When I was a kid, I had one shelf that spanned the length of the biggest wall in my bedroom, and that’s where I kept my books. My beautiful, beloved, sacred books. Unfortunately, my younger siblings did not quite share this reverence for my cherished collection. At one point, I convinced my mom to put a little slider lock on the outside of my bedroom door, so that when I went to school I could lock it up and not worry about grubby little sister fingers trying to steal My Precious-es.
This didn’t actually help much. It seems slider locks are no match for kids who can drag step stools around.
If only I had known about chained libraries back then! Sure, it would have involved more work than installing a teeny door lock, but the cool factor (not to mention safety factor) would have been through the roof!
Chained libraries were an invention of necessity. Obviously, books were scarce and incredibly valuable before the invention of the printing press. After painstakingly handwriting every word of a 1,000 page volume, the last thing the author would want is for that tome of his sweat and tears to disappear. And the last thing the library’s owner would want is to have to commission another copy.
It wasn’t until the later years of the Middle Ages that public libraries became a thing, and safekeeping became a problem. The solution to this frustrating and costly problem was to chain the books to the shelves. In order to protect the bindings, the chains were usually attached with a small iron ring that pierced through the book’s cover. The chain links led to another, larger ring through which a long bar was threaded. The bar was, of course, locked to the shelf unit. All the books on one shelf were attached to this bar, and if the occasion arose where a book did need to be removed from the space, the bar could be removed and the individual book detached.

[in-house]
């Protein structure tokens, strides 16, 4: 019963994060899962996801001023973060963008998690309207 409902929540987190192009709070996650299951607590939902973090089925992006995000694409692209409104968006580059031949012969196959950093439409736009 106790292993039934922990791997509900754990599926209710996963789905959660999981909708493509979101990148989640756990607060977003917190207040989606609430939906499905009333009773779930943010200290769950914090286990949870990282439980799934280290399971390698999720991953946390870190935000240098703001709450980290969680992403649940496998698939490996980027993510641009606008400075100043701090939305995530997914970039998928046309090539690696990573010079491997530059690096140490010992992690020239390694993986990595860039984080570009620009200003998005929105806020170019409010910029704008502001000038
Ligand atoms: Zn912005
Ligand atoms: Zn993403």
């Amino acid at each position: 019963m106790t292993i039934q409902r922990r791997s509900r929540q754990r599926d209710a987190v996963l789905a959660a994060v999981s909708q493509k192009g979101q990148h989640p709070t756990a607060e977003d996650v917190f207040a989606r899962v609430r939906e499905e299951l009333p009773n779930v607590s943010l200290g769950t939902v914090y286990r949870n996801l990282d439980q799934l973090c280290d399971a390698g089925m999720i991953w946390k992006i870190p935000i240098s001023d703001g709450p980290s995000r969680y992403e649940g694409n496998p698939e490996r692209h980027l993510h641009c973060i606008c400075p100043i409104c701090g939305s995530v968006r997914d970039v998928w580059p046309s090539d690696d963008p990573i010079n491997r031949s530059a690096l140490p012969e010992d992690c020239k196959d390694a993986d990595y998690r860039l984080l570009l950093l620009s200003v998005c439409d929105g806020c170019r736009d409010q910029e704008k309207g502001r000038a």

Because of the position of the ring on the cover, books were usually placed on the shelves with their spines facing inward; completely the opposite of what we do now. This practice meant that titles were often hand written on the fore-edges of the book that faced outwards.
There were several different styles of bookshelves found in these chained libraries, each trying to find the most convenient way for the patron to read while still keeping the book safe. Some places had two or three shelves of books, all at waist-level or above, and then a ledge underneath the shelves where the reader could place the volume and flip through it. The Hereford Cathedral Library is designed like this. The Chained “Librije” of Zutphen has two-sided desks that act as shelves/platforms for the books to rest on and be read.
There are still a handful of chained libraries in existence, and many of them hold some incredibly rare volumes. The Wells Cathedral Chained Library has a natural history book, or Pliny Naturalis Historiae, that was printed in 1472. It also houses Vesalius’ De Humanis Corporis Fabrica from 1555, and Abraham Ortelius’ complete atlas of the world from 1606 – the earliest ever of its kind. The Hereford Gospels, which is a copy of the biblical gospel books written in Anglo Saxon characters, is the oldest book at the Hereford Cathedral Library, dating back to 780 AD.
Okay, so my childhood collection of Nancy Drews, The Chronicles of Narnia, and various Archie comics maybe wasn’t as valuable as these libraries. But they were important to me, and I would have bitten the head off of any Anglo Saxon – or baby brother – who dared to come near!
YouTube Channel: Chetham’s Library
Featured image via Amusing Planet